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Thursday, March 31, 2011

April's Author of the the Month - Sharon Donovan

Hello, Anne! Thanks for inviting me back to your amazing blog for an exclusive. Great to be here.

You're very welcome, Sharon. I'm honored to have you here. We're going to begin this author spotlight with Sharon's Q&A. Be sure to come back next week when I'll be posting the Q&A from Sharon's sexy butler Oliver. You're welcome to leave comments throughout the month for a chance to win one of Sharon's books.

1. Name one of your favorite books as a child.

Little Women, I absolutely adored the March sisters, and when my aunt gave me the Meg doll for my tenth birthday, I was tickled pink. My sister and I eventually got all four dolls in the collection, and spent hours acting out scene after scene in the book. We still have the dolls; sadly, they are not in mint condition by any stretch of the imagination. Grin.

2. Do you have a favorite author?

Nora Roberts. She is the hallmark of women’s fiction, showering me with a delicious array of tales from simple romance and heart-warming trilogies to her more chilling suspense books. I am totally hooked on her futuristic series, the In Death series written under her pen name of JD Robb. Rork rocks the page. I am woman hear me ROARRRRRR!

3. Out of all the books you’ve read, which one comes immediately to your mind? If there is a favorite scene you remember, please share.

Midnight Bayou by Nora Roberts, and here’s a brief synopsis.

Sitting deep in the bayou of Louisiana, Manet Hall has a secret that’s been hidden for a hundred years. The only witness to this once grand house, its new owner is Declan Fitzgerald, a man distracted by the alluring Angelina Simone, a woman who has a surprising connection to the mystery that’s been buried for a hundred years.

I love this book, it’s a truly haunting tale about reincarnation and endless love. Throughout the book, Angelina and Declan slowly come to realize they are being possessed by the couple that lived in the mansion a century ago. Barely married a year and madly in love, Angelina is murdered one night in front of her infant baby girl when her husband is away. Her murder and murderer remained an unsolved mystery; that is, until their lost souls choose Angelina and Declan to figure it out and live in a home where their endless love lingers.

4. Your favorite vacation spot (whether you have been there or not)?

Hawaii. I am happy to say going to thee exotic islands in the Pacific is one fantasy come true for me. Dark and mysterious, Diamond Head shrouds the island like an iron fortress. The color contrast on the water is truly breathtaking, ebony on true blue. With all its mystery, romance, intrigue and raw beauty, I thought it the perfect setting for Charade of Hearts, my latest romantic suspense starring Oliver.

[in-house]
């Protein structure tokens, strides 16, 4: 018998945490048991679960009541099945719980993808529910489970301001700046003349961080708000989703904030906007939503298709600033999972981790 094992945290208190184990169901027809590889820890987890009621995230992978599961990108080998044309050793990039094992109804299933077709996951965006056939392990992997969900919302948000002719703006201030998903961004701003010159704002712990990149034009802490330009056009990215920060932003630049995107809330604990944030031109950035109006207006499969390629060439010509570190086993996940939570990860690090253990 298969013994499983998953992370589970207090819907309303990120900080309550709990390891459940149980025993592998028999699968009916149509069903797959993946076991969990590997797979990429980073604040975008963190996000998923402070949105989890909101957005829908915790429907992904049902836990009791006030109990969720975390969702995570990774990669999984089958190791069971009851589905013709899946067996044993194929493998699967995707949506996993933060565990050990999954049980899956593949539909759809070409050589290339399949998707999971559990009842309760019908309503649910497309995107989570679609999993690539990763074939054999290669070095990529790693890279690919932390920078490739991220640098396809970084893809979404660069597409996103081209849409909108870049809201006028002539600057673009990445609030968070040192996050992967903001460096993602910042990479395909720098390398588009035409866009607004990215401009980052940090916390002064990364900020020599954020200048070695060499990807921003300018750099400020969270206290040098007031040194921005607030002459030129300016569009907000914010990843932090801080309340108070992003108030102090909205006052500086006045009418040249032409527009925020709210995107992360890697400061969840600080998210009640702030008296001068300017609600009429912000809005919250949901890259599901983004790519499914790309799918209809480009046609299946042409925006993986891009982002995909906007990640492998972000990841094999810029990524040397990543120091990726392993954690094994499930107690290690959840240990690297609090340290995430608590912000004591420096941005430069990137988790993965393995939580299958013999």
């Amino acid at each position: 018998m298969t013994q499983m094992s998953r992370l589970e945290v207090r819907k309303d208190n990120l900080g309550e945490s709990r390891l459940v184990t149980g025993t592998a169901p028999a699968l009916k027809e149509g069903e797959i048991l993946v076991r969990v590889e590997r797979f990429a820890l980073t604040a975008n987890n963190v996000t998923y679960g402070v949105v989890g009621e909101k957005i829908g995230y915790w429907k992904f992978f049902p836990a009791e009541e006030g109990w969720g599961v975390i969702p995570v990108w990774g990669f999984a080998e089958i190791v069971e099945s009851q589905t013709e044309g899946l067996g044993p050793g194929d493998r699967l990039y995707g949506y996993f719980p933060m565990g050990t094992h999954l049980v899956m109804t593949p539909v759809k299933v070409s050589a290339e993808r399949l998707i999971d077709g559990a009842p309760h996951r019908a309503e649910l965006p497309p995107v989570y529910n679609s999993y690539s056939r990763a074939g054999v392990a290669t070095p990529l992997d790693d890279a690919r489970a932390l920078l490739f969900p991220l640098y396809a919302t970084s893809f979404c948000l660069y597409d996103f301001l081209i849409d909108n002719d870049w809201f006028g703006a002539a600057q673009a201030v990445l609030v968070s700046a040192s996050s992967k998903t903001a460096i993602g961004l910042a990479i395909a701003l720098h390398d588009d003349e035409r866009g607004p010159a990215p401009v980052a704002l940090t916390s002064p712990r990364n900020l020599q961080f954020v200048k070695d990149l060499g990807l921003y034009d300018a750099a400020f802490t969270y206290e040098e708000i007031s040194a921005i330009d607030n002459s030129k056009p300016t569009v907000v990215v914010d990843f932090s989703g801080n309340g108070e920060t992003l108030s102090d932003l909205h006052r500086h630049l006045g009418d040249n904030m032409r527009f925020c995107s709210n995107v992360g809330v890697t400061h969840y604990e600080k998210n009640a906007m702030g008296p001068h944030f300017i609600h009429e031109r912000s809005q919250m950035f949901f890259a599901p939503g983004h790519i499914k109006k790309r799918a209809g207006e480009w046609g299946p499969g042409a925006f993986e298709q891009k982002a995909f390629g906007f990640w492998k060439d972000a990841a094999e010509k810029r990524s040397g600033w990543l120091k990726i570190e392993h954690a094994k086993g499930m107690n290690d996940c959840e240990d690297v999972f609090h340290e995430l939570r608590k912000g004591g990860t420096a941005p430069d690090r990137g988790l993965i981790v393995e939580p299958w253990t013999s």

5. Which would you rather have: A custom closet or a custom kitchen?

Definitely a custom kitchen as I love to cook and am a real gadget freak. Coffee beans need to be freshly ground for maximum flavor, veggies must be sliced with an artistic flair, and but of course, potatoes have to be peeled with my Pampered Chef’s peeler. When do I have time to write? Grin

6. It’s Saturday afternoon and you’re home alone. What are you wearing? And yes, you must have clothes on.

Depending on the season, but always casual. Winter, jeans and a sweater or sweat shirt. Summer, tank and shorts. But my most comfortable is fuzzy PJ bottoms and an Oliver t.

7. What’s your favorite dish?

Coconut shrimp…yum.

8. Other than writing, what do you enjoy doing?

Cooking and simultaneously listening to audio books relaxes me. I like adding to my wall mask collection, the thrill of choosing a new ceramic face mask from a Mardi Gras boutique in New Orleans. Among the favorites gracing my wall are a Crying Mime with jeweled tears, the Veiled Lady and Star Eyes. To unwind after writing, I enjoy spending quality time with family and friends. I belong to a dining club, where we try a new bistro, eatery or out of the ordinary restaurant every month. I am also a connoisseur of fine wines and belong to a wine tasting group. We’ve attended some really eloquent events, reminiscent of old world balls and masquerades. There was also a casual evening that stands out in my mind when we gathered at a recording studio to sample Francis Ford Coppola wines. The atmosphere was daunting, a vault-like setting in a downstairs studio, mingling with delicious strangers as Godfather films softly played in the background.

9. You’ve just landed a multi-book contract with a major publisher! Which vehicle would we be more likely to see you driving after you’ve collected your huge advance: a Hummer, RV, truck, muscle car, or BMW?

LOL Since the loss of my vision and giving up the ol’ license, hopefully, none of the above. This being said, however, shortly before the horrendous and devastating loss, I had my eye on a hot cherry red sports car. Sweet.

10. What’s your favorite television show? Movie?

Not a fan of reality shows or half the garbage they’re passing off these days. I was a huge nighttime soap junkie, hooked on Dallas, Knot’s Landing, dynasty and Flamingo Road. Bring back the good ol’ days. Movies in this order. Gone With the Wind, The Thorn Birds, Season in Purgatory, a movie made from Dominick Dunne’s book.

11. You’ve won a talent show! What act did you perform?

LOL Honestly, nothing springs to mind!

12. Would you rather have the power to be invisible or be able to fly, and why?